There’s a concern in the author’s notes about present tense, but for me, that choice also works well. Tense and person choices are fundamentally, when we break them down, about whether the basic effects and associations readers have with that tense work with or against the kind of story we’re trying to tell. One of the big pluses of present tense can be a sense of immediacy and vividness; “Snake Head” capitalizes on that feeling with its imagery, its slightly shocky emotional tone, and centering around a question of ethical choice—what will Huey do in this moment? That means the present tense is working with the other elements of the story, not against them: what it brings to the table resonates with, backs up, and strengthens what other aspects of craft are trying to create.

The key here is how these elements reinforce each other: the metaphor set in agreement with the emotional tone and thematics, the narrative style in agreement with the core question about ethics and kindness and power, the tense agreeing with the tone. All those points of craft, every choice that was made about them, are pulling as a team toward specific goals.

Where “Snake Head” isn’t firing on all cylinders yet, I think—and this is the diagnostic!—is where elements aren’t pulling with that team, or are pulling away from it, diverting focus.

There’s a small confusion as to the supernatural element—or lack thereof—in “Snake Head”: if there’s a power in Fayt’s gaze or if he’s functionally just the first basically kind person Hugh’s ever met, and Hugh’s desperation to know why all the violence of his family doesn’t seem to touch this man is less about the supernatural than emotional strength and different systems of power. I think it’s not precisely a weakness to have that slightly unclear, but it’s enough of a small confusion to help create a split in the story’s focus.

That split grows into an open question of what “Snake Head” is centred on: whether it’s the idea of the snake head—something that can still poison even dead, a relic of violence, violence’s reach—or the image of the gaze, of the idea of being seen, the eye. Those ideas aren’t exactly in competition, but they’re the elements that I think aren’t yet working in tandem in the ways the present tense does with the imagery and thematics. They fork instead, and as I reader, I’m not sure which one is the one to put weight on, to make the central image in my head.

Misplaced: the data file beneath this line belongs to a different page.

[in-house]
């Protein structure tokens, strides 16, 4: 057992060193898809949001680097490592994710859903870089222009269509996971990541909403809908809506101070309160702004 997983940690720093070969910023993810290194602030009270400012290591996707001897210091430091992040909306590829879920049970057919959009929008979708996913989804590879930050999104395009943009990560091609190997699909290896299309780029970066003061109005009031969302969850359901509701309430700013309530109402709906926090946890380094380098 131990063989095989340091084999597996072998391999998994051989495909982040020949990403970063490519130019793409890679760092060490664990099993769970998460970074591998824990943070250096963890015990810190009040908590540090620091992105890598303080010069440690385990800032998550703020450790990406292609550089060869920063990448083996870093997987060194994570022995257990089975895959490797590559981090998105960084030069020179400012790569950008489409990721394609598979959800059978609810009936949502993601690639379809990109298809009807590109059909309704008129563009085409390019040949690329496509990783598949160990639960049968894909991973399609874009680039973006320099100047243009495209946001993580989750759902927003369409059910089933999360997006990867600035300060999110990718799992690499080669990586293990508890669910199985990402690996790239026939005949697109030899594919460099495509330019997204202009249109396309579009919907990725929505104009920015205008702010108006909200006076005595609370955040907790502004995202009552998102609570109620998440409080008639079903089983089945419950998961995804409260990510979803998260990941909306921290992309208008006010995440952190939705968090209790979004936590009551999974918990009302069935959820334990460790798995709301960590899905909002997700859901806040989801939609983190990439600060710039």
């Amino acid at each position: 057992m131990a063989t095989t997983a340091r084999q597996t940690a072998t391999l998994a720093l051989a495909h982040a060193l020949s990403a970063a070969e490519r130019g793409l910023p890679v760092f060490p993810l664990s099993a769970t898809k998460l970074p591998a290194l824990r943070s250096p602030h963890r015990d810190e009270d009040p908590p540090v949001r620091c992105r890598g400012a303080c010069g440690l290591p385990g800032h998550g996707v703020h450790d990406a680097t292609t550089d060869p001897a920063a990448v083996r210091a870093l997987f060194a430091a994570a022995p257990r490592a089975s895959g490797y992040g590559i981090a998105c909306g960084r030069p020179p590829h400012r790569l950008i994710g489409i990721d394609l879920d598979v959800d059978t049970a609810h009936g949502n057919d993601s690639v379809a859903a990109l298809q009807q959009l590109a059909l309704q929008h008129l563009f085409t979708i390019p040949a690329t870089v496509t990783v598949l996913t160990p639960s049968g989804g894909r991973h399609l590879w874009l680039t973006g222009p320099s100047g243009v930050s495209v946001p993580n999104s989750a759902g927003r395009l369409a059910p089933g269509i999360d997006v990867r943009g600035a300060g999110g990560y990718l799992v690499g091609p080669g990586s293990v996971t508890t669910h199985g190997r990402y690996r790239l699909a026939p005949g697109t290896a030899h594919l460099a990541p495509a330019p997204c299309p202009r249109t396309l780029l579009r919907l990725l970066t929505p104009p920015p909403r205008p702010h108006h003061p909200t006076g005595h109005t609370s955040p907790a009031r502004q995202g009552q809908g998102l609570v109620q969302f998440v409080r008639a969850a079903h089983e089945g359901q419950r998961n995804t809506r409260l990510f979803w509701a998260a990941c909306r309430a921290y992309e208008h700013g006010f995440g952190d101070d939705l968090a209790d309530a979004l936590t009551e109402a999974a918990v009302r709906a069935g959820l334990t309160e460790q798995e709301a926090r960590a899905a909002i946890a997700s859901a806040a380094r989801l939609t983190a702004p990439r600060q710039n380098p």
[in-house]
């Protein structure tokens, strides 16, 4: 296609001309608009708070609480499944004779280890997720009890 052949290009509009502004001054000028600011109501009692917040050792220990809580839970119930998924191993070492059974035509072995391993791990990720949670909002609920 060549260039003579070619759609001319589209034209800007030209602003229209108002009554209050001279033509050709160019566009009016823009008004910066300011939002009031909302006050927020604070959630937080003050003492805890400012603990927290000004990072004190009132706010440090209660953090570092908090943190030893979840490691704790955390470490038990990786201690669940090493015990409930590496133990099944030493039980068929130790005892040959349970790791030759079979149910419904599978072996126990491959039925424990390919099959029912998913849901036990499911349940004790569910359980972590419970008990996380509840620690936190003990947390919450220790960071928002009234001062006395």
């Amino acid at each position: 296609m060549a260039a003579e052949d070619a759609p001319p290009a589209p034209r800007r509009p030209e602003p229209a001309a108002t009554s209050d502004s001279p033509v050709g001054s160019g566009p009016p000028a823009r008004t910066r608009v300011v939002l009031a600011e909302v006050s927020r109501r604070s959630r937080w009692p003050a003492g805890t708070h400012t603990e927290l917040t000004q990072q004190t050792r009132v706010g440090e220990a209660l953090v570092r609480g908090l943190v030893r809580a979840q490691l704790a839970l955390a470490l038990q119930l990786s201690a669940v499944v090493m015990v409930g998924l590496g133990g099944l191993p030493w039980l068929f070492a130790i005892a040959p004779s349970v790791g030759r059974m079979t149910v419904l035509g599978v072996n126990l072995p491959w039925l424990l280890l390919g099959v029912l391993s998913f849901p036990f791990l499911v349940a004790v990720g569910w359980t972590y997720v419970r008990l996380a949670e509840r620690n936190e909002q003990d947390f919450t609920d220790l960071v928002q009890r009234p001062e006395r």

That’s why the last lines fall flat for me. It ends on the eye, but I’m not sure “Snake Head” was built on the eye. I’m told, as a reader, this was the way to go, which makes me wonder if the early symbol—prompted by the title!—was the wrong thing to centre.

I think it’s thoroughly repairable, and probably without too much rewriting: the only thing that needs doing is to find a way to make the central image of “Snake Head” pull together with all the other elements of craft—unify it, and unify the story with it. It’s possible to not choose one or the other, but both, here: there’s already the ghost of a link between the snake heads—”lizard eyes”—and the silver-gold eyes of the Geemoh people, and that might work too, because it finds a way to get both those elements back on the team.

But largely this is a question of decision-making: sifting through what the early draft has to find what the finished draft wants to say, and how. It’s the diagnostic process—asking people for eyes, yes, but also charting which bundles of ideas go in the same direction—that can help identify that message, and the ways to get it out that are already building themselves within the story.

Best of luck with the piece!

–Leah Bobet, author of Above (2012) and An Inheritance Of Ashes (2015)

On The Shelves

Portals edited by Patrica Bray and S. C. Butler, with stories by Ian Tregillis and others. (Zombies Need Brains, June 2019) 

The lure of an open doorway is hard to resist. What lies beyond? Where will it take you—and how will you be transformed? Will it lead to paradise…or a living hell? You’ll never know, unless you have the courage to take that first step.

In this anthology you will find sixteen stories of portals to exotic destinations, whether it’s a doorway in the desert that appears out of thin air, a fairy ring of mushrooms in the backyard, a crack in the road, or a train headed straight to Hell. Science fiction and fantasy authors Nancy Holzner, Esther Friesner, Ian Tregillis, Jacey Bedford, John Linwood Grant, Kate Hall, Gini Koch, Violette Malan, Juliet Kemp, James Enge, Steven Harper, F. Brett Cox, Jaime Lee Moyer, Jason Palmatier, Andrija Popovic, and Patrick Hurley invite you to step through a host of doorways to other realities with infinite possibilities, some horrible, some comic, and some just plain weird.